pleasures within?
How to follow up Dark side of the Moon? Wish you were here successfully managed the impossible and the oblique nature of the music was matched by Hipgnosis' cover art
The Smiths' record covers were masterpieces of capturing Britishness and this image of  a young Yootha Joyce tells a story, albeit subtlety
The maelstrom of the Happy Mondays in design form

The Rolling Stones as feted heroes arriving at the feast; a perfect summation of there power at the time
Marc Bolan in grainy relief with an amp for company giving a feel of raw power


A simple group portrait that is so much more, defining the fab four
Britain at the time that Parklife was released is somehow encapsulated by this image
Possibly the greatest team up of music and art both image and music matching up exactly
The high faluting aesthetic of Spandau Ballet captured in this image before they became a fine pop band

Tuesday, 25 September 2012

GOING TO THE PICTURES; IN PICTURES

Far better than it was expected to be. A kitchen sink style story of fame with the acting of the members of Slade a revelation

Going to the cinema as a kid often involved 'bunking in' to the local fleapit to see an X or an AA film. The Holloway Odeon, The Holloway ABC and cinema's that no longer exist on Essex Road and The Angel. At that time in cinema history there was the beginning of a great era in film, an era of Coppola and Scorsese, Spielberg and Allen and many more. My early cinema going experiences were characterised by a mixture of British movies, pop star vehicles, Kung Fu, War Movies and the controversial. Here's a visual representation of those early movie going experiences.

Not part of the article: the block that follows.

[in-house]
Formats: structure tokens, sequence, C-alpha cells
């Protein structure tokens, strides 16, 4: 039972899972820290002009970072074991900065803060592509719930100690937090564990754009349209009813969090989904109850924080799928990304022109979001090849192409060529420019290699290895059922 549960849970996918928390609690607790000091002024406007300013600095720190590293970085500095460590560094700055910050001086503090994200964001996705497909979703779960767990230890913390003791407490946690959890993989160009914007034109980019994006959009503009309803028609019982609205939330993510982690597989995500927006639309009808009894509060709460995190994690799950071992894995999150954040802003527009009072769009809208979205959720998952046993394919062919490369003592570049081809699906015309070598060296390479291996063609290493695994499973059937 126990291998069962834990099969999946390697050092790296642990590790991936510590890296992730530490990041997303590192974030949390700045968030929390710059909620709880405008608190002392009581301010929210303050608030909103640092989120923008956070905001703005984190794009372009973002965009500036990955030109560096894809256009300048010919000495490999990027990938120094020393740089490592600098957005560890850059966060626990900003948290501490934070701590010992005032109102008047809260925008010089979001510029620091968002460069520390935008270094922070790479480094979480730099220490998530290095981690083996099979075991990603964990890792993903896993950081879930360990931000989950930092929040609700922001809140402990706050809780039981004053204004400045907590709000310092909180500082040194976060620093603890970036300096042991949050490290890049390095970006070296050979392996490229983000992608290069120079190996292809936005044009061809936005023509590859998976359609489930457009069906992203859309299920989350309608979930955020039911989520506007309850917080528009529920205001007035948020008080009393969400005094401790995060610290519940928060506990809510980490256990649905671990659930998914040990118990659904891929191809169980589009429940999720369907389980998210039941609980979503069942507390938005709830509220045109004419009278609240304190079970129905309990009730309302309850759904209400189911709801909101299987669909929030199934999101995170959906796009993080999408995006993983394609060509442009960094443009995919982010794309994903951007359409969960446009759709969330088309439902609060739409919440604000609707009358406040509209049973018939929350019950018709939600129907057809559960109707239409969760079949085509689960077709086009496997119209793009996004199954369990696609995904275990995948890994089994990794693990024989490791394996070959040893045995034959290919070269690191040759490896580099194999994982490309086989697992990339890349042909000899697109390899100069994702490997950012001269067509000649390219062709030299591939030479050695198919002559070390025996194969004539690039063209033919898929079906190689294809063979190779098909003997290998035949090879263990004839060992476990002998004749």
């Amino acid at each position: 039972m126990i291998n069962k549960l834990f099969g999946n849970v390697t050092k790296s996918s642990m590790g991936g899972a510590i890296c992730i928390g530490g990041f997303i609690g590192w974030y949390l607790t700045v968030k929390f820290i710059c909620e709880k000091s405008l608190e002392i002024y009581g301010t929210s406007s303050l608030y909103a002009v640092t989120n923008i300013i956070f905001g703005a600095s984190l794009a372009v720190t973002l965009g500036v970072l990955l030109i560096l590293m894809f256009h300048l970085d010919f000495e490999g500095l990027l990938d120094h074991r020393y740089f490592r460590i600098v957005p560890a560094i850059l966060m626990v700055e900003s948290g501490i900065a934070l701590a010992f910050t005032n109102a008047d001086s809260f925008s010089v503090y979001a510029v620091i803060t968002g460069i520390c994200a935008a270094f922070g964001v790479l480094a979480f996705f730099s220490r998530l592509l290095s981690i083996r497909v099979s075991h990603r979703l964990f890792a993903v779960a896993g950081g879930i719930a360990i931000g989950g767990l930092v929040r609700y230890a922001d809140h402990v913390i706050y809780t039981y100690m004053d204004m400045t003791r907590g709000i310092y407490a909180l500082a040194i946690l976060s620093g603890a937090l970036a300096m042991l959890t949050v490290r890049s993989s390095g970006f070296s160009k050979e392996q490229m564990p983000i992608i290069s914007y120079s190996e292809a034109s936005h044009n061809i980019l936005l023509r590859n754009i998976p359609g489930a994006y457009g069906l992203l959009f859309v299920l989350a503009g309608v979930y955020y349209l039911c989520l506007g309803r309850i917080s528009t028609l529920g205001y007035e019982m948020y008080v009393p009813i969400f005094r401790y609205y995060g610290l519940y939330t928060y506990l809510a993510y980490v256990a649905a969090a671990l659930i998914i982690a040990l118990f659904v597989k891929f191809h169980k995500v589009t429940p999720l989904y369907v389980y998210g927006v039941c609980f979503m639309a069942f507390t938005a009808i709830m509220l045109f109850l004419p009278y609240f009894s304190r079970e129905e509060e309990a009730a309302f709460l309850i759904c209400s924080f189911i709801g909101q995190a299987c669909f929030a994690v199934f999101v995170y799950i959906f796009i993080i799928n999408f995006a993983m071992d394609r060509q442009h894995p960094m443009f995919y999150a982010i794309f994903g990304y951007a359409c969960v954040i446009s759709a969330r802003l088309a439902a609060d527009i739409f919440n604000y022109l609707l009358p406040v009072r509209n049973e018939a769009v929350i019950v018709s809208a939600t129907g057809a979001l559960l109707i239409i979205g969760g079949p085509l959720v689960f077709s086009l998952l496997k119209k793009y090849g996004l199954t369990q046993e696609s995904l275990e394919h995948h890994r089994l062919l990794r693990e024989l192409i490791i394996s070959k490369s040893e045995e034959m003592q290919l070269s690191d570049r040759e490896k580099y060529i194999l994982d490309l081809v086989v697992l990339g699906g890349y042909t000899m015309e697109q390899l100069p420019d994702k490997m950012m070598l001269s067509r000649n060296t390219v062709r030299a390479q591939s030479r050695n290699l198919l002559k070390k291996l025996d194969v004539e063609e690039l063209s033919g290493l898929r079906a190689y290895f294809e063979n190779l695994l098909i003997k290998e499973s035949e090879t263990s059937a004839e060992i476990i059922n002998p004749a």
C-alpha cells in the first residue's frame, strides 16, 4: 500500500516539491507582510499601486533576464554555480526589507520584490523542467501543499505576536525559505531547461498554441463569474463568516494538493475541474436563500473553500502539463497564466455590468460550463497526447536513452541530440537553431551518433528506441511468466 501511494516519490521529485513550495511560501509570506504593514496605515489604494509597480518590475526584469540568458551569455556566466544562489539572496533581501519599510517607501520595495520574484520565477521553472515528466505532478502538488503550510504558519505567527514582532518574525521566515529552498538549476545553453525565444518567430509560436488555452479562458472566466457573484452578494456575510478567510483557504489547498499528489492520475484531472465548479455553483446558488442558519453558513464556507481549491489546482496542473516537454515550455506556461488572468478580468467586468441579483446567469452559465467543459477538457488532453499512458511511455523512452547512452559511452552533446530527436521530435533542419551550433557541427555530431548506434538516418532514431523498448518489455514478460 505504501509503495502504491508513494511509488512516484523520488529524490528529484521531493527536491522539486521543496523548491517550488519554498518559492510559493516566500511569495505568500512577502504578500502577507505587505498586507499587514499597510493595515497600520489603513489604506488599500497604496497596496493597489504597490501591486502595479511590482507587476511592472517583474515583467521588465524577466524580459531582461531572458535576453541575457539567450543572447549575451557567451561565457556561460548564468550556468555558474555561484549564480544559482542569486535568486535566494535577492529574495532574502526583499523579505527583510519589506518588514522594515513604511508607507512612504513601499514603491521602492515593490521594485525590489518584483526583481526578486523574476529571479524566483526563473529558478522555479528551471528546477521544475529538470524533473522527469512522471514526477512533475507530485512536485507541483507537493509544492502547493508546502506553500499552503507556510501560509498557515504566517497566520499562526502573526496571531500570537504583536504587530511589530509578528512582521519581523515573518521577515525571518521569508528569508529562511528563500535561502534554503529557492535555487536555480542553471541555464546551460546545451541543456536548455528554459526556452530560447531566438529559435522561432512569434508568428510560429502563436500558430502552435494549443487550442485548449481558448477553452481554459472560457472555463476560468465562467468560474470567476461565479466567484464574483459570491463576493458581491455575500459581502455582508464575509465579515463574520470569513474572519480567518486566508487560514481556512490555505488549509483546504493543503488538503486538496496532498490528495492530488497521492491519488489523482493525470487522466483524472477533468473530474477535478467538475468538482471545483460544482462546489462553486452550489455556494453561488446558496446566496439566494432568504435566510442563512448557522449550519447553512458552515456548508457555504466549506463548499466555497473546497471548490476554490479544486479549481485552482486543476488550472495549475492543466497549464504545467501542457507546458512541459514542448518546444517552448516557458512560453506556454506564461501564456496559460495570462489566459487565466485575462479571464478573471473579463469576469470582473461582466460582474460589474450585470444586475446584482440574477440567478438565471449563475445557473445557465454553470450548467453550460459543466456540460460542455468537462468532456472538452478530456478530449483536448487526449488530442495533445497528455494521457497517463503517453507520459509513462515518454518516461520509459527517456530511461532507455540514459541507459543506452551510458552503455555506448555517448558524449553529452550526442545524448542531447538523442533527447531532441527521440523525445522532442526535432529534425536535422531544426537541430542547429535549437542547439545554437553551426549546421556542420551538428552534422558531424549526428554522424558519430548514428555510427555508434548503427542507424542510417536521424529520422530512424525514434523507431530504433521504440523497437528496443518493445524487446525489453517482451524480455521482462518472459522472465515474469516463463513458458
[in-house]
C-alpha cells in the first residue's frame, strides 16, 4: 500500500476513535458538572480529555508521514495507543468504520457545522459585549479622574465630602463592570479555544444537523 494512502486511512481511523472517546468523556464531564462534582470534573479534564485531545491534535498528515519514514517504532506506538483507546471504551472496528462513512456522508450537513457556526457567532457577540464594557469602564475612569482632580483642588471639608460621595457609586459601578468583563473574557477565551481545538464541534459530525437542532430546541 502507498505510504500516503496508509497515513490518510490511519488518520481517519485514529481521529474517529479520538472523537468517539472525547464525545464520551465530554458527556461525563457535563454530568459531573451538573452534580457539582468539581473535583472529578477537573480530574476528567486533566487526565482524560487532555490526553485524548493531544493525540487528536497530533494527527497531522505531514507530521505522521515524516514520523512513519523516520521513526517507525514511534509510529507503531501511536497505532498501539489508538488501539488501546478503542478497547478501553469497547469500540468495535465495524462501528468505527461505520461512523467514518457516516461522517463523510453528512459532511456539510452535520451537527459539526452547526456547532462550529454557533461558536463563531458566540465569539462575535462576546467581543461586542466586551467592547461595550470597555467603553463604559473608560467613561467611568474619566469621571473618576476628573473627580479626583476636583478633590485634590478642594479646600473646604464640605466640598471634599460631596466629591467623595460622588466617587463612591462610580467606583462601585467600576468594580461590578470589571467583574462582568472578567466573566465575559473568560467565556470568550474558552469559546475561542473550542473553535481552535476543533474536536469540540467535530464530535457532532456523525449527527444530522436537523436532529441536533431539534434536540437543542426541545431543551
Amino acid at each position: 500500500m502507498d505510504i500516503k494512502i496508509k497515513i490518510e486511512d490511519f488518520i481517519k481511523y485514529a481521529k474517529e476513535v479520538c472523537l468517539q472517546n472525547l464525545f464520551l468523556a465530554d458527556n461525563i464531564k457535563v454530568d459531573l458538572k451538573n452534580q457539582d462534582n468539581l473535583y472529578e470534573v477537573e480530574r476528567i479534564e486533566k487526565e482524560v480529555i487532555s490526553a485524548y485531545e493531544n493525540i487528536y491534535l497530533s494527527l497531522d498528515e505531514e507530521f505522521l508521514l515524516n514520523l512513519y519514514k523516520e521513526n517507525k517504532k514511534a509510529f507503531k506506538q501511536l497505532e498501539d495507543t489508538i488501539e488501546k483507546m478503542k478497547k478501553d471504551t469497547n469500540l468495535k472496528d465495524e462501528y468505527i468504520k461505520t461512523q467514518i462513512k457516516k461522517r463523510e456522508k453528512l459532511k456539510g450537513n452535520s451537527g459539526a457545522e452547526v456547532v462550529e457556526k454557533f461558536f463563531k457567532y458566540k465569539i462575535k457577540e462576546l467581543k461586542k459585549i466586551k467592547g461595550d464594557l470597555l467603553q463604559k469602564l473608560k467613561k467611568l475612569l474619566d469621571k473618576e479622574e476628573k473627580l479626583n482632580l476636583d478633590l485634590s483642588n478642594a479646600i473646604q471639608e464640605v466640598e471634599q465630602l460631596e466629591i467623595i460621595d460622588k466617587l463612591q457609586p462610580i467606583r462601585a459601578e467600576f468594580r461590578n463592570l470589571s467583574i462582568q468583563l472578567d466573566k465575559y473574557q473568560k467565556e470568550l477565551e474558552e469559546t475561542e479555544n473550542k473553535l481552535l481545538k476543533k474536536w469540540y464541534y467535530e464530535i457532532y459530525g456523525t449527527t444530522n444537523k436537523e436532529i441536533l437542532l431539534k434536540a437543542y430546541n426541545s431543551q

One of those films that everyone was talking about and certainly had a 'must see' appeal

 Making the case for the Mosquito as being WWII's most underrated airplane

The movie that created a wave of nostalgia; not least with TV's Happy days riding that wave
An overlooked Disney animation that is stylistically a cross between The Jungle Book and 101 Dalmations
Famous, or should I say infamous movie that was worth kudos if actually seen before Kubrick pulled the plug
The creation of the perfect anti hero for the times
Hammer for the young and groovy (featuring the legendary Caroline Munro)
So important as a film about contemporary Britain was Kes that it was shown in my School. So good was Kes that us School boys enjoyed every minute
My least favourite Bond Roger Moore debuted in this blaxploitation tinged adventure (yes Caroline Munro was also in this)
Gritty was the word for this very British revenge tale with Michael Caine on top form
One of many Sit-com movies of questionable quality that I went to see